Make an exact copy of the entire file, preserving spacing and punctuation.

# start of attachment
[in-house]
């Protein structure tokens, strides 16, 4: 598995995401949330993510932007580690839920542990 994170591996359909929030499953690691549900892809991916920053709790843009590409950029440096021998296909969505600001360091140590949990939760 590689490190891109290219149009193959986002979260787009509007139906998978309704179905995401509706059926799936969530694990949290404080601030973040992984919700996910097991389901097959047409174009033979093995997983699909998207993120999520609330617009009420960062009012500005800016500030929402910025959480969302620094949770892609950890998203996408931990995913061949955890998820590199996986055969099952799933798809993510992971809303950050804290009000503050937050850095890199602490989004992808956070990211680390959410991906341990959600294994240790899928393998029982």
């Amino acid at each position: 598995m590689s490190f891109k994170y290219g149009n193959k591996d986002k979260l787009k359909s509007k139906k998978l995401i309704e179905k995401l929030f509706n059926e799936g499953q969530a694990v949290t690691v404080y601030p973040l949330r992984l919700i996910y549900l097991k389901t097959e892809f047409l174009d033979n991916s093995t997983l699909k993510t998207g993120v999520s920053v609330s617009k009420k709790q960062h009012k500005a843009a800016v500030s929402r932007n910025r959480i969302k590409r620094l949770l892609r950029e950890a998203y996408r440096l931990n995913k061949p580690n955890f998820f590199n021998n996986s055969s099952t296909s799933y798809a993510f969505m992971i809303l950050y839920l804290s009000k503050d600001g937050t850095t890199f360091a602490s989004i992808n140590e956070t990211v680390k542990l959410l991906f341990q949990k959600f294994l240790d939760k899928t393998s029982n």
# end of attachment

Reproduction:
[in-house]
């Protein structure tokens, strides 16, 4: 598995995401949330993510932007580690839920542990 994170591996359909929030499953690691549900892809991916920053709790843009590409950029440096021998296909969505600001360091140590949990939760 590689490190891109290219149009193959986002979260787009509007139906998978309704179905995401509706059926799936969530694990949290404080601030973040992984919700996910097991389901097959047409174009033979093995997983699909998207993120999520609330617009009420960062009012500005800016500030929402910025959480969302620094949770892609950890998203996408931990995913061949955890998820590199996986055969099952799933798809993510992971809303950050804290009000503050937050850095890199602490989004992808956070990211680390959410991906341990959600294994240790899928393998029982």
């Amino acid at each position: 598995m590689s490190f891109k994170y290219g149009n193959k591996d986002k979260l787009k359909s509007k139906k998978l995401i309704e179905k995401l929030f509706n059926e799936g499953q969530a694990v949290t690691v404080y601030p973040l949330r992984l919700i996910y549900l097991k389901t097959e892809f047409l174009d033979n991916s093995t997983l699909k993510t998207g993120v999520s920053v609330s617009k009420k709790q960062h009012k500005a843009a800016v500030s929402r932007n910025r959480i969302k590409r620094l949770l892609r950029e950890a998203y996408r440096l931990n995913k061949p580690n955890f998820f590199n021998n996986s055969s099952t296909s799933y798809a993510f969505m992971i809303l950050y839920l804290s009000k503050d600001g937050t850095t890199f360091a602490s989004i992808n140590e956070t990211v680390k542990l959410l991906f341990q949990k959600f294994l240790d939760k899928t393998s029982n």